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Liberty University’s Black staff members are quitting over Jerry Falwell’s racist tweet

Liberty University President, Jerry Falwell Jr.
Jerry Falwell Jr.Photo: Shutterstock

Black employees at Liberty University have started resigning after University President Jerry Falwell Jr. made a racist tweet on May 27 featuring an image of blackface and someone in a KKK hood.

Falwell had made the post as a way to shame Virginia Governor Eric Northam after his executive order requiring state residents to wear facemasks in public to help slow the spread of the COVID-19. As of June 7, the state has the 12th highest number of overall coronavirus cases in the United States. The state reached it’s third-highest ever daily toll of new cases.

Related: Shocking expose of Jerry Falwell, Jr. reveals ‘sexual sins’ & shady finances at Liberty University

Northam faced calls to resign in early 2019 after an image from his medical school’s 1984 yearbook showed a picture of him in blackface standing next to someone wearing a KKK hood.

Falwell said in his tweet about Northam’s executive order said he would only wear a face mask if it could have that racist yearbook image printed on it.

Liberty University President Jerry Falwell Jr.'s blackface and KKK Twitter post.
Jerry Falwell Jr.’s blackface and KKK Twitter post. Twitter screenshot

Falwell’s opposition to facemasks isn’t surprising as he reopened Liberty University during the epidemic, leading to a dozen students getting sick. Falwell also threatened to sue journalists who reported about the matter.

In response to Falwell’s tweet, 35 Black Liberty University alumn wrote a 2-page public letter to him saying that they were “disappointed and deeply grieved by [his] incendiary rhetoric” which “made light of our nation’s painful history of slavery and racism.”

“The reckless nature of this tweet is a microcosm of the past several years of divisive rhetoric that does not display the kind of Christian witness that Gospel demands of us,” the letter stated. “It has brought further disgrace to Jesus Christ and Liberty University.” The letter also said that Falwell’s past “infantile behavior” belittled staff, students and parents.

“It has become obvious to many that your heart is in politics more than Christian academia or ministry,” the letter continued, “so we would encourage you to leave the position of school president and pursue politics full-time.”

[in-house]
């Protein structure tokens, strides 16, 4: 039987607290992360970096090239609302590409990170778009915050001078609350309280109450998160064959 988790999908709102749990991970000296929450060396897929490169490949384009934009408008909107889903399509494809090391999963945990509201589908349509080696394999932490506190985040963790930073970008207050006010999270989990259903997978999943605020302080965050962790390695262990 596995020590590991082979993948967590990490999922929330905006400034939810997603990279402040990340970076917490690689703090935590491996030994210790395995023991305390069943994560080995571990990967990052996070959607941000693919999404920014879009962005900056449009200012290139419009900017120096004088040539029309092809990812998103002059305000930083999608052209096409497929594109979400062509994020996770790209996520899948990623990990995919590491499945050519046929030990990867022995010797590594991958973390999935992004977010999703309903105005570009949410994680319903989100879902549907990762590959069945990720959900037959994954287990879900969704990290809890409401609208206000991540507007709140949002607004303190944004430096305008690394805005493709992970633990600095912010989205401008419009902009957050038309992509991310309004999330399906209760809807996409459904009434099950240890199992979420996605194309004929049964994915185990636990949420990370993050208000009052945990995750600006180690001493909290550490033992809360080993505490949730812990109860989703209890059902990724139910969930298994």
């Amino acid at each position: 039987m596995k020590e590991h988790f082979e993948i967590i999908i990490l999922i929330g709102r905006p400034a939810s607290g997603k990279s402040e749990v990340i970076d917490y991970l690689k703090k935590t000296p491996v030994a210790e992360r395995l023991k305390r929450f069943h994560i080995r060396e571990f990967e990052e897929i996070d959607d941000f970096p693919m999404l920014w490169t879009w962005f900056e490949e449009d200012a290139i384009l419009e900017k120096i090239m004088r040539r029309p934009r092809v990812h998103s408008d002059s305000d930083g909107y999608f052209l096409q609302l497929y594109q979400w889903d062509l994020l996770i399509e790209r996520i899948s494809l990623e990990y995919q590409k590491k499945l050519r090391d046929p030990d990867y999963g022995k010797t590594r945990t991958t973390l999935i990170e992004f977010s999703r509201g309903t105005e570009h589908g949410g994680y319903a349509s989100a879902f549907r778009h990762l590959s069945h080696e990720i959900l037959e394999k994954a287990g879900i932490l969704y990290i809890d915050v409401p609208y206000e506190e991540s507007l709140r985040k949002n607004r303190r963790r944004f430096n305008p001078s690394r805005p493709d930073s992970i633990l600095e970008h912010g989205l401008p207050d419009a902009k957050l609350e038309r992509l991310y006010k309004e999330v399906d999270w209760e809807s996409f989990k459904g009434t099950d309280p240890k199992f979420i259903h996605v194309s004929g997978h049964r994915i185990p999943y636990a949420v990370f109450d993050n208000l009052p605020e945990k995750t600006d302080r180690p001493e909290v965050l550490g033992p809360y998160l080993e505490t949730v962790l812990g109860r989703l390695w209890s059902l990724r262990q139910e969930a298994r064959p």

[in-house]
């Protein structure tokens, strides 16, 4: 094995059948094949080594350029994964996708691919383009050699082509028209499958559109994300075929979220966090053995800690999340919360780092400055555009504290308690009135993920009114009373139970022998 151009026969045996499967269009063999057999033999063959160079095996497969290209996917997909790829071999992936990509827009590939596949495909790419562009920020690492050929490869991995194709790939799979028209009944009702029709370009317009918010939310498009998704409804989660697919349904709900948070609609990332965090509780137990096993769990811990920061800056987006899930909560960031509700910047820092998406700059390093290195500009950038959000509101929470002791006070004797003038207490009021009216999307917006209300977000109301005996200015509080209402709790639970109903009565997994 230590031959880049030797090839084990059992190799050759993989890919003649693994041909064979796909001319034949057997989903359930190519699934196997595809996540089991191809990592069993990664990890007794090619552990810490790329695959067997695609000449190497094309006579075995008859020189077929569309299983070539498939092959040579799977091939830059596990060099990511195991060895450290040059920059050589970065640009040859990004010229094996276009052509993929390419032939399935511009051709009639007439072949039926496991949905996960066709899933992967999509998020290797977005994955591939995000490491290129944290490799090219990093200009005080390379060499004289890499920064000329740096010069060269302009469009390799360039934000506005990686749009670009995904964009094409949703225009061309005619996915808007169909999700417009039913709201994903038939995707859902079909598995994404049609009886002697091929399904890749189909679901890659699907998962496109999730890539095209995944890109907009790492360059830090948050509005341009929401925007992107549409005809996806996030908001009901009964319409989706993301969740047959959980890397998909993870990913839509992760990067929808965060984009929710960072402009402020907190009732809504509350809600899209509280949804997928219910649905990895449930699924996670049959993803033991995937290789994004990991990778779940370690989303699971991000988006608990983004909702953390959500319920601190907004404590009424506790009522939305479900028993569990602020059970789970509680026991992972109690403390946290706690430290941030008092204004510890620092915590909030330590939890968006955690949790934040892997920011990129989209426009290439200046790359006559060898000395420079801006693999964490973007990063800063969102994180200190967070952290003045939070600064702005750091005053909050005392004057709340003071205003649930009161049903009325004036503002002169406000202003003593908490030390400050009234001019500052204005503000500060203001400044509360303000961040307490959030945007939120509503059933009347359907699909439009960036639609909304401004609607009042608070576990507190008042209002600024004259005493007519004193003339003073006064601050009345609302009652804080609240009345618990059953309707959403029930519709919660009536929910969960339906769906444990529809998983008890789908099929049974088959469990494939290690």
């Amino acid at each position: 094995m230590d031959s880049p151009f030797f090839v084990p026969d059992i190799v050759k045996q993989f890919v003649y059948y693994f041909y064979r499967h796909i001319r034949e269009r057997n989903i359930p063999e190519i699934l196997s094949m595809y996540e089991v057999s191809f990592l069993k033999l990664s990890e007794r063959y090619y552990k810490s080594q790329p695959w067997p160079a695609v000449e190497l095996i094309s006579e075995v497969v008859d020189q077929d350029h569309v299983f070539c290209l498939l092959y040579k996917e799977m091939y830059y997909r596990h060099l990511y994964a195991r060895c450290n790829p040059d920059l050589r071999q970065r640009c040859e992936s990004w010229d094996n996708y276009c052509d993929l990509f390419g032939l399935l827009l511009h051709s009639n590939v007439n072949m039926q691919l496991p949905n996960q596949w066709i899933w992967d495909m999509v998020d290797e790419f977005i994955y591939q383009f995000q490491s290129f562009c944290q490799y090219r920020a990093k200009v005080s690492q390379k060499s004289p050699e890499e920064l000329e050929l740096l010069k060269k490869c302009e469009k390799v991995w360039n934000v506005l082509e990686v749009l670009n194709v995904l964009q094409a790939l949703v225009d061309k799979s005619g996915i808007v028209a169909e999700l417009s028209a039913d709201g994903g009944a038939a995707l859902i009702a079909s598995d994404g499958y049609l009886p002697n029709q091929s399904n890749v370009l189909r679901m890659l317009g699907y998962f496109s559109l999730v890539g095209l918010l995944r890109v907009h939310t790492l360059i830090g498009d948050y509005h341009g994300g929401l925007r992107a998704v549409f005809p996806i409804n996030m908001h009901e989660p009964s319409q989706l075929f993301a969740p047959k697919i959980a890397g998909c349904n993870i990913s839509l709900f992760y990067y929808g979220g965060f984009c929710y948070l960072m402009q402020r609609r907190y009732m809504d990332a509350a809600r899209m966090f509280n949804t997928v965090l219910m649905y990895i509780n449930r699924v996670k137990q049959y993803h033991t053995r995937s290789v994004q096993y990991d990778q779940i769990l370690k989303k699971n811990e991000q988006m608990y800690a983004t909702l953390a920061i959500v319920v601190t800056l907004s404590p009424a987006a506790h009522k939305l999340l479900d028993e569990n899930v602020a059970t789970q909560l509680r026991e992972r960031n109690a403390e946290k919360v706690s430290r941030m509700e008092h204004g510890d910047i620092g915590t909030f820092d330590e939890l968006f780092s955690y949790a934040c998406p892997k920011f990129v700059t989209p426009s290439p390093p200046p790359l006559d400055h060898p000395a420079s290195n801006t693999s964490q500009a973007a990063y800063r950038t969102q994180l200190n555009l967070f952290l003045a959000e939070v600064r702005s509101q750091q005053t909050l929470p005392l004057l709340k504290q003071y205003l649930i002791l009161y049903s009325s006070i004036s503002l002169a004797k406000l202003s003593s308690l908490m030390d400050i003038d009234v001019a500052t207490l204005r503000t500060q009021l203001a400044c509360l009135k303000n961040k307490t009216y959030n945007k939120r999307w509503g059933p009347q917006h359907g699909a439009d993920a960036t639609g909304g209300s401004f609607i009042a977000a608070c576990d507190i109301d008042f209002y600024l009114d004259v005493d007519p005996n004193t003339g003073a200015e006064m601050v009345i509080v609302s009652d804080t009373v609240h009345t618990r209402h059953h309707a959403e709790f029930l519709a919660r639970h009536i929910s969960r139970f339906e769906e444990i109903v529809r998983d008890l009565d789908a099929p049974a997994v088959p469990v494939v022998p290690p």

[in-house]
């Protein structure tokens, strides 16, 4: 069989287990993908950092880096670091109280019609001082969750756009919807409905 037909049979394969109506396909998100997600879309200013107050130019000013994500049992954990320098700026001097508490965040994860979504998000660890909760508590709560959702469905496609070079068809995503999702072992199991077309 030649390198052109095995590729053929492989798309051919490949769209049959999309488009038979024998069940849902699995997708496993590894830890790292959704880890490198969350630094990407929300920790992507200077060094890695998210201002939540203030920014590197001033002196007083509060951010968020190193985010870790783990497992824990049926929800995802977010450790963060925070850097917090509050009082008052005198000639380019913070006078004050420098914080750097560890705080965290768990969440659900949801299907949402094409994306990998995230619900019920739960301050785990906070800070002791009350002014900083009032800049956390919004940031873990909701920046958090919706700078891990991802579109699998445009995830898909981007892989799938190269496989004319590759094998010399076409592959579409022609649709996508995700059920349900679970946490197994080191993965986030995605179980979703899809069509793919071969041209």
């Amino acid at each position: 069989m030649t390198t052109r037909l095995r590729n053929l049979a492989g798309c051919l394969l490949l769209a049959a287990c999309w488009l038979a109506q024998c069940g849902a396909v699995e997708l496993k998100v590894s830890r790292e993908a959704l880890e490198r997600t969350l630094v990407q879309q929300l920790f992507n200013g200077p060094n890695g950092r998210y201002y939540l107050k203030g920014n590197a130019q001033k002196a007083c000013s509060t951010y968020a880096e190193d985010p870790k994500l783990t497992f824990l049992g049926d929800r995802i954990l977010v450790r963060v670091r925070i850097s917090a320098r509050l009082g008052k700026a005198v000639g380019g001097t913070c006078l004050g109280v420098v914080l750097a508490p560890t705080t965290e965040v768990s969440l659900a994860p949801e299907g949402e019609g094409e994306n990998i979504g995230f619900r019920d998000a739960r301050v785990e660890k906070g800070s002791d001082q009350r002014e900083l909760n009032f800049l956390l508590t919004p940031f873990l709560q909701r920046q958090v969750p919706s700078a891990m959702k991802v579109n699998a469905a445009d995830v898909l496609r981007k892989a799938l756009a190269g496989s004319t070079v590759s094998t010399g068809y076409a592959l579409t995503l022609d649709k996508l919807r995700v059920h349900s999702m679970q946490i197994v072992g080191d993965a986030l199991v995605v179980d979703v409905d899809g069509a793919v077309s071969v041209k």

The letter asked for Falwell to delete the tweet, apologize and discuss the incident with them. A petition associated with the letter also gained over 37,300 signatures at this article’s time of publication.

In response to Falwell’s racist tweet, Keyvon Scott, a Black admissions counselor at the university, announced his resignation because he said he couldn’t encourage attendance at a school with “racially insensitive leadership and culture.”

Quan McLaurin, the former director of diversity retention also resigned and so did Black professor, Christopher A. House.

In response to the growing outrage, Fawell deleted the tweet and published a multi-Tweet non-apology that reinforced the letter’s assertions that he was more interested in politics than reconcilliation.

After listening to African American LU leaders and alumni over the past week and hearing their concerns, I understand that by tweeting an image to remind all of the governor’s racist past I actually refreshed the trauma that image had caused and offended some by using the image to make a political point. Based on our long relationships, they uniformly understood this was not my intent, but because it was the result I have deleted the tweet and apologize for any hurt my effort caused, especially within the African American community.

In October 2016, students at Liberty University criticized Falwell for his continued support of President Donald Trump. In August 2017, Falwell defended Trump calling white supremacist protestors “very fine people.”

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